By contrast, many of the Republican challengers competing in this year’s battleground state house races in places like Harris, Dallas, and Collin counties were more ethnically and racially diverse. Jones says the Texas GOP actively recruited and supported those candidates to target Democratic incumbents or to better compete in open seats. Some were successful. Republican Party leaders tapped Jacey Jetton, an Asian American businessman, who won an open seat in highly diverse Fort Bend County.
Diversity was a hot topic in that Fort Bend County race. Jetton defeated another challenger there only after the Republican incumbent, Rick Miller, a white male, dropped out. Miller had been criticized for declaring in 2019 that his opponents were only running because they were Asian, and later lost the endorsement of Governor Greg Abbott. Soon Jetton, an accountant and small business owner, will be the Legislature’s first Korean American member.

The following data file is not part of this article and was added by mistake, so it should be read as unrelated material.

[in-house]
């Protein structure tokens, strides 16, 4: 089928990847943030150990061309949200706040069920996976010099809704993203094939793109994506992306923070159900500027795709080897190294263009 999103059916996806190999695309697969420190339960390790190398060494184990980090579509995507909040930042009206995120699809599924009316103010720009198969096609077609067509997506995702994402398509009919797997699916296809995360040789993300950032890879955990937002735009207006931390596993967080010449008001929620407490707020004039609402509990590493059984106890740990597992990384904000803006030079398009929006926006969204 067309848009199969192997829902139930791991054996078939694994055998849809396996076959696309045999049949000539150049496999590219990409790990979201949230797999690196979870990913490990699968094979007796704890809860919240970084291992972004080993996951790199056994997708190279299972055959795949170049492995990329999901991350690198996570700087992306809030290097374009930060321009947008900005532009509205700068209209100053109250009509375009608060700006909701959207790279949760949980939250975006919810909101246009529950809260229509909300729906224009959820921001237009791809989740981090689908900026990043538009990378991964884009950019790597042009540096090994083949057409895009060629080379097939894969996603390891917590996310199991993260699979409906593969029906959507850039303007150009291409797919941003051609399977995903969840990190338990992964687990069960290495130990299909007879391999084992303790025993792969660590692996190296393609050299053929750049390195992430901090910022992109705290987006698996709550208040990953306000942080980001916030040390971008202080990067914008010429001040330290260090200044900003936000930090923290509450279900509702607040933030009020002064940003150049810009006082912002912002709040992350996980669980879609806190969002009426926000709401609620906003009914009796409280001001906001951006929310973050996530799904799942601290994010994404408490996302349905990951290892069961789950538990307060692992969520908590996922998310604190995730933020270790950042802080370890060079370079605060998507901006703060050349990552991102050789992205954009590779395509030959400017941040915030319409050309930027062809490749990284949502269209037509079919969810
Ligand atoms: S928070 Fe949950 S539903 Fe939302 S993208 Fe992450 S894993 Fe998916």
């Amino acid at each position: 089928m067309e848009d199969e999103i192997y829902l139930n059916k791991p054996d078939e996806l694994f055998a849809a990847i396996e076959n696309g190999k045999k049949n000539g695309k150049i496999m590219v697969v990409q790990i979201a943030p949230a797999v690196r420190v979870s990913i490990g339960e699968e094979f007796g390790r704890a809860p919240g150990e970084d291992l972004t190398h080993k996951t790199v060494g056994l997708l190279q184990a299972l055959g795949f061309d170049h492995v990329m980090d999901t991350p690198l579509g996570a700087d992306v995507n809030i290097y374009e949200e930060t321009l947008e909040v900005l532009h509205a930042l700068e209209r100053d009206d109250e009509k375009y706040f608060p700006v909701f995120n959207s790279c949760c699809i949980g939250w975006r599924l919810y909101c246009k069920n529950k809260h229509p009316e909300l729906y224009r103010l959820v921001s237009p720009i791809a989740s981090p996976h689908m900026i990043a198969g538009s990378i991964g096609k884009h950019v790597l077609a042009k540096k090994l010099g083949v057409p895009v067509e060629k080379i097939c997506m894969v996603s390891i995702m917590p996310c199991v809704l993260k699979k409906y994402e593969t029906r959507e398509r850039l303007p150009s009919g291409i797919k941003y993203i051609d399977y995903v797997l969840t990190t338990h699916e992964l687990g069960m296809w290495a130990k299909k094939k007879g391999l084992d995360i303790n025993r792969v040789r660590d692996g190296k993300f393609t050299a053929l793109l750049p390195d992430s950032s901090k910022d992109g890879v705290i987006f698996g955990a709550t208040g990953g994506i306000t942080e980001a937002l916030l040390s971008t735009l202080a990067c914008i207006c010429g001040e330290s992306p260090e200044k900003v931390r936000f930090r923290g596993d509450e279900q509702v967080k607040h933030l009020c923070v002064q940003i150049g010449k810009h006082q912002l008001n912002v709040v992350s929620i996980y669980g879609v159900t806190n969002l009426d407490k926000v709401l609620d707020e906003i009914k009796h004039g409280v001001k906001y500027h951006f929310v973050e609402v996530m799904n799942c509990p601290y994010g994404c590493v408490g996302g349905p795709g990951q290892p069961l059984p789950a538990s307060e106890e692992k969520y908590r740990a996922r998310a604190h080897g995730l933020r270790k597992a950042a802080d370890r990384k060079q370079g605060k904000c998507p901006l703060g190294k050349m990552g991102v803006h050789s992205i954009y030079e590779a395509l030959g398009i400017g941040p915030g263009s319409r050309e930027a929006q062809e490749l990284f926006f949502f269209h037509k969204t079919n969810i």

Meanwhile, all six Republican women in the Texas House defended their seats on Tuesday, and most emerged unscathed. Angie Chen Button, who holds an increasingly competitive district in Dallas, survived a challenge in part by speaking out for health care and by touting her upbringing as the daughter of Taiwanese immigrants. Chen Button remains the only Republican woman of color in the House. The only Republican female incumbent to lose, Sarah Davis of Houston, was a powerful pro-choice moderate who had long been praised for her efforts to improve or protect state funding for women’s health and for domestic violence shelters. Davis was defeated by another Anglo woman, Ann Johnson, a Democrat with a solid track record as a prosecutor and attorney in Houston.